Graham STROUT

Poppy

STROUT, Graham

Service Number: O31401
Enlisted: 2 January 1940, Adelaide, South Australia
Last Rank: Squadron Leader
Last Unit: No. 77 Squadron (RAAF)
Born: Adelaide, South Australia, 4 February 1921
Home Town: Fullarton, Unley, South Australia
Schooling: Unley High School
Occupation: Serviceman
Died: Killed in Action (flying battle), Samcheok, Korea, 7 July 1950, aged 29 years
Cemetery: United Nations Memorial Cemetery, Busan, Korea
Memorials: Australian War Memorial Roll of Honour
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World War 2 Service

2 Jan 1940: Enlisted Royal Australian Air Force, SN O31401, Adelaide, South Australia

Korean War Service

25 Jun 1950: Involvement Squadron Leader, SN O31401
7 Jul 1950: Involvement Royal Australian Air Force, Squadron Leader, SN O31401, No. 77 Squadron (RAAF)

Last Post Ceremony AWM - Jul 2015

O31401 Squadron Leader Graham Strout, No. 77 Squadron, RAAF
KIA 7 July 1950

Story delivered 7 July 2015

Today we remember and pay tribute to Squadron Leader Graham Strout.

Graham Strout was born in Adelaide on 4 February 1921 to John Alexander Diggory Strout MM and Effie Strout. John had been awarded his Military Medal as a stretcher-bearer during the First World War.

Graham Strout grew up in Fullarton, and from an early age showed a real interest in aircraft and flying. In his spare time Strout built model aircraft and flew them at a local racecourse. He attended Unley High school, after which he was employed by Rosella Preserving and Manufacturing in Kent Town.

After enlisting in the citizen’s air force in December 1939, Strout was called up for full-time service in the Royal Australian Air Force on 3 January 1940. After his initial training he was posted as ground crew to No. 12 Squadron in Darwin. Towards the end of 1941 Strout applied to re–muster as aircrew and was accepted. From January 1942 he trained as a pilot, commissioned with the rank of flying officer in April 1944.

That October he was posted to No. 86 Squadron, RAAF, which was based at Bohle River in Queensland. Initially Strout flew the P–40M Kittyhawk fighter, and when the squadron was re–equipped in 1945 he flew P–51D Mustang Fighters. After the Second World War Strout was posted to Morotai, where he was accepted into the permanent air force on a short-term commission. Soon he was posted to No. 77 Squadron, RAAF, and sent to Japan as part of the occupation forces.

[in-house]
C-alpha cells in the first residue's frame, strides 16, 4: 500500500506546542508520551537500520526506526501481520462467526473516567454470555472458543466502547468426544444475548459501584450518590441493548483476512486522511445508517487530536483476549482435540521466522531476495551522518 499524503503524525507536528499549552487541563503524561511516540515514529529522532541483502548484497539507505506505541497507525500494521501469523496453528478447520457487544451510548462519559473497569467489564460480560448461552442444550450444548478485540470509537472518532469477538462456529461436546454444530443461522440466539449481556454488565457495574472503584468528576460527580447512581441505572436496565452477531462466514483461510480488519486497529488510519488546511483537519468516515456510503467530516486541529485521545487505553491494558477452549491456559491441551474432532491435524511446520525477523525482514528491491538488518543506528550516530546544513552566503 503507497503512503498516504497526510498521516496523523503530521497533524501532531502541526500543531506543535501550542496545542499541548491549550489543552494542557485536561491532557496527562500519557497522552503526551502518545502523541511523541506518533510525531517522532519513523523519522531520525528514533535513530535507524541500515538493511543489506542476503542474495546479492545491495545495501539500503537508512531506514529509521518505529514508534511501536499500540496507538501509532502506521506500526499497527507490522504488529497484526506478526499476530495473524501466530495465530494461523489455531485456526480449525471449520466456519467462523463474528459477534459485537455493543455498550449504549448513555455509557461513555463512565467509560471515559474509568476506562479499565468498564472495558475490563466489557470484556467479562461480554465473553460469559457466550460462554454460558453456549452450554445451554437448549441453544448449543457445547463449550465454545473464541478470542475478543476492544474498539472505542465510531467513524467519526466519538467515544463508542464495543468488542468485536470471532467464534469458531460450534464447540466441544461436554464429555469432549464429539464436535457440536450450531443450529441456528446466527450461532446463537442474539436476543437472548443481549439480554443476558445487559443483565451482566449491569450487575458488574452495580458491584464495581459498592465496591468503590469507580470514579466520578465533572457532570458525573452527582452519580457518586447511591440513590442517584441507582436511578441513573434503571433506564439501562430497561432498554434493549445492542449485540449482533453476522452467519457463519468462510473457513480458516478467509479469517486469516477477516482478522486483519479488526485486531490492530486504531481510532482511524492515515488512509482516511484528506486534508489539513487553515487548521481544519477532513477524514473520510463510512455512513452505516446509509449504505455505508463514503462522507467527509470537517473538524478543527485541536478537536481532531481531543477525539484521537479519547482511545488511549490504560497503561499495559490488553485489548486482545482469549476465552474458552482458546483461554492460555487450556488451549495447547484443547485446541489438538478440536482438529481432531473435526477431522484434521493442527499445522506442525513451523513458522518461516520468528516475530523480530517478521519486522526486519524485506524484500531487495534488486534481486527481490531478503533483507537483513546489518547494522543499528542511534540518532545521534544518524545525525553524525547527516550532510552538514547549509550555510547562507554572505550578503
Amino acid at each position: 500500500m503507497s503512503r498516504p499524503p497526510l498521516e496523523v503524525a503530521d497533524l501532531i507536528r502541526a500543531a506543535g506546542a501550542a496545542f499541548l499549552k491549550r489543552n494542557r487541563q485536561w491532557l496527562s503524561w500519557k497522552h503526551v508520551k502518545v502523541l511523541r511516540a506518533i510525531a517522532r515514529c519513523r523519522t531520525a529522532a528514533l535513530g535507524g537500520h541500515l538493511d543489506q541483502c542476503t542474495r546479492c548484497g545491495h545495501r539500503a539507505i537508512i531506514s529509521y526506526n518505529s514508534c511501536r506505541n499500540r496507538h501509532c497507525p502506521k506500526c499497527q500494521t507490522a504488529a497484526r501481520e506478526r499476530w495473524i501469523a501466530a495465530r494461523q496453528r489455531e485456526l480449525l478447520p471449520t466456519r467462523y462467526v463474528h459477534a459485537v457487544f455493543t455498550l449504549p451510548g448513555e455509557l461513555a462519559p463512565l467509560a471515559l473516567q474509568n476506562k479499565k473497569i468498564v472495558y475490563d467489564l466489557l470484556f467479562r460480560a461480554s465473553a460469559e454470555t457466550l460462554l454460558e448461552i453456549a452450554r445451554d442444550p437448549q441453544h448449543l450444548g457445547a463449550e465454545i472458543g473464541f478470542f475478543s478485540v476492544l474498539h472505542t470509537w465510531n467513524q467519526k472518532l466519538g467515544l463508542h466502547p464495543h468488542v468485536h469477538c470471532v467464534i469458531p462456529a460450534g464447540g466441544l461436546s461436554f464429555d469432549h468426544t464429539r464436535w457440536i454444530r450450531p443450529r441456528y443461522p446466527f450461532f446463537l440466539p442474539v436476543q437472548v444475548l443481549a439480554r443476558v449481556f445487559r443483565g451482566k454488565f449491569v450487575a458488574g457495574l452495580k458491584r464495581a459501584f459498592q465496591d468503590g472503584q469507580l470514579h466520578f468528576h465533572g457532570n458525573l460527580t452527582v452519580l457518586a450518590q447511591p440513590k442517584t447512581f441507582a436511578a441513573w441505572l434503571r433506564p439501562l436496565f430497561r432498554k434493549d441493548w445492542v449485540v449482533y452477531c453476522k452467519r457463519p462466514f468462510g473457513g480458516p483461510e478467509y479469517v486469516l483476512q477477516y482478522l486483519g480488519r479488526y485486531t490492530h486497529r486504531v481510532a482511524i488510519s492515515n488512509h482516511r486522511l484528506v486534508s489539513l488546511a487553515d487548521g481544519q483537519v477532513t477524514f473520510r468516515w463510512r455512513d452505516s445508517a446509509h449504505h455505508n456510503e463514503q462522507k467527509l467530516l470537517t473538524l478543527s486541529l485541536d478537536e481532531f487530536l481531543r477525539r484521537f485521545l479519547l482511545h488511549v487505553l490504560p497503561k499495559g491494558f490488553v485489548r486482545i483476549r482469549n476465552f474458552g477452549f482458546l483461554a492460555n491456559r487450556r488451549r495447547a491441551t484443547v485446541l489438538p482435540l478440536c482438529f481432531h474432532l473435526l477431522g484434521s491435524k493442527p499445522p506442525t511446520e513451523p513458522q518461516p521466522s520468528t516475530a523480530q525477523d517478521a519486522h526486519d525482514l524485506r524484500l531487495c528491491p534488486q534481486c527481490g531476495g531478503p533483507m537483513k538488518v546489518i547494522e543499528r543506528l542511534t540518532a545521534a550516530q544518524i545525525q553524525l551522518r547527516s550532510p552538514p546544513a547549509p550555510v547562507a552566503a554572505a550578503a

In 1947 Strout returned to South Australia and married his sweetheart, Nancy Bache. After the wedding he returned to Japan, and Nancy moved to the officers’ quarters at Iwakuni. By June 1950 Strout had been promoted to squadron leader and the couple was preparing to return to Australia.

On 23 June 1950 North Korean forces crossed the 38th Parallel, marking the beginning of the Korean War. No. 77 Squadron, flying P-51 D Mustang fighters, became the first Australian unit involved in combat operations. Strout led the squadron’s first combat operation, with all pilots returning safely.

On 7 July Strout led a flight of four Mustangs from Japan to Korea to attack a rail yard full of North Korean troops and supplies. Strout ordered his wingmen to follow him in the attack. The other aircraft completed their runs, but Strout was never seen again.

In December 1950 Flight Lieutenant the Reverend Esmond New and Sergeant Tom Henderson of the RAAF were sent to Korea to locate the bodies of Strout and another pilot. Aided by the South Korean Navy, the men went up to 25 miles behind enemy lines, where, with the help of local villagers, they located the body of Graham Strout.

Reverend New interviewed several witnesses, who saw Strout’s aircraft hit by ground fire shortly after jettisoning its fuel-drop tanks, after which it disintegrated in mid–air. The villagers had recovered and buried his body despite North Koreans threatening death to anyone approaching crash sites. The bodies were brought back behind UN lines, and in January 1951 Strout was laid to rest in the United Nations Cemetery in Pusan.

Strout’s name is listed on the Roll of Honour on my left, along with 339 others from the Korean War.

This is but one of the many stories of service and sacrifice told here at the Australian War Memorial. We now remember Squadron Leader Graham Strout, and all of those Australians who have given their lives in service of our nation.

Michael Kelly
Historian, Military History Section
Description The Last Post Ceremony is presented in the Commemorative area of the Australian War Memorial each day. The ceremony commemorates more than 102,000 Australians who have given their lives in war and other operations and whose names are recorded on the Roll of Honour. At each ceremony the story behind one of the names on the Roll of Honour is told. Hosted by Meredith Duncan, the story for this day was on (O31401) Squadron Leader Graham Strout, No. 77 Squadron, RAAF, Korean War.

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